Keeping culture alive through stories and songs |

Keeping culture alive through stories and songs

Jarid Shipley
Appeal Staff Writer
BRAD HORN/Nevada Appeal Ralph Burns, a Paiute storyteller from Nixon, Calif., entertains the audience at the Nevada State Museum on Saturday.

Ever wondered why a raccoon’s eyes are black? Or how the pine nut trees came to the area? Maybe the reason the coyote cries at night is something that peaks your curiosity?

Saturday afternoon at the Nevada State Museum, more than 80 people received information mixed with a dab of entertainment and a smattering of culture through the stories and songs of the Northern Paiute tribe.

“Stories are a good way to put children to bed at night but they can also bring together and inspire people,” Andy Allen, a member of the Walker River Tribe, said.

Allen, along with Ralph Burns and Marlin Thompson, took turns telling stories and songs, first in Northern Paiute, then in English.

Burns said the stories are meant to pass on a tradition or teach a moral to future generations. Story telling is used as a way to continue to keep the culture, and the language, alive.

“There’s not many people that speak the language anymore. We are probably the last generation and these stories need to be told. If we don’t continue to tell them then it will be the last time they are heard,” Burns said.

Thompson has also taken the tales and created paintings inspired by some of the most well-known stories.

“Each of the presenters for the Paiute stories and songs event are master storytellers, well versed in the traditions and lore of their people,” Deborah Stevenson, curator of education, said. “They truly bring the legends of their heritage to life through the skilled recitation of their native tales.”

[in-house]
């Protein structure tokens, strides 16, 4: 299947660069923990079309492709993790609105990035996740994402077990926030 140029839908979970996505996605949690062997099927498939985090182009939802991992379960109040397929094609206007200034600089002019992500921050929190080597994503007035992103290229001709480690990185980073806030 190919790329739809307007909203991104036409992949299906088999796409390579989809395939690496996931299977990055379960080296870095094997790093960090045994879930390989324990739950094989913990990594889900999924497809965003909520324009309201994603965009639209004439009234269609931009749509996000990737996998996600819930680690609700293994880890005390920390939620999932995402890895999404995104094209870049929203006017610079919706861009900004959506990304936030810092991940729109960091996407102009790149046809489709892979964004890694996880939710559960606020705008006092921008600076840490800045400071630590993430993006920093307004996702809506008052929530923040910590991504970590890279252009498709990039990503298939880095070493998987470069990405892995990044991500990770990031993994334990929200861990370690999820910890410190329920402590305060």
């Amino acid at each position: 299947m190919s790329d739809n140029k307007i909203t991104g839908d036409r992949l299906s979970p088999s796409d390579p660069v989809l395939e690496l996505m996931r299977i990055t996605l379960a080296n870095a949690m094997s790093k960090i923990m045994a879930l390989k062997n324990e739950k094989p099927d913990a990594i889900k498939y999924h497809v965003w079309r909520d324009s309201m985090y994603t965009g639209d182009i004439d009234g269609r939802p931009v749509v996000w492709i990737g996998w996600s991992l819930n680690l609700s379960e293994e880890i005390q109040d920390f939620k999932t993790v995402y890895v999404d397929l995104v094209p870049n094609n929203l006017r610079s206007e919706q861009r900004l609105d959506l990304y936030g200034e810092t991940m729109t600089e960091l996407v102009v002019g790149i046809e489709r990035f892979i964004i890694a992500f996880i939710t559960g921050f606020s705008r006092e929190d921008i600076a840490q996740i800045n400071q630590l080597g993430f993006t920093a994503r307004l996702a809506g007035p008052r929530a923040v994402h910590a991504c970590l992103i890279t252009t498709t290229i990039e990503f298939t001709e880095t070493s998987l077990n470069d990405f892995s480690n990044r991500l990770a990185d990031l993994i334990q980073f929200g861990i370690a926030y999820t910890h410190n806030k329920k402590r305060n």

Stevenson also said she requested that all stories be told in Paiute first and then in English to allow those who haven’t heard the language to get a feel for its rhythm and sound, in addition to getting the understanding of the stories.

“No matter what culture you come from … all cultures have stories that need to be told. We need to ask our elders about our stories because that’s how we pass on our morals and traditions.

More than 100 people were turned away from the event because of safety and fire code restrictions.

“When I first planned this event, I thought it would be a sleepy little winter program. But the fact that it’s standing room only shows the need for these stories to be told,” Stevenson said.

Stevenson said the popularity of programs like “Traditional Winter Stories and Songs of the Northern Paiutes” shows the need for a bigger speaking space, something the museum is working toward.

“We are not there yet but we know we need it and we are getting there,” Stevenson said.

— Contact reporter Jarid Shipley at or 881-1217.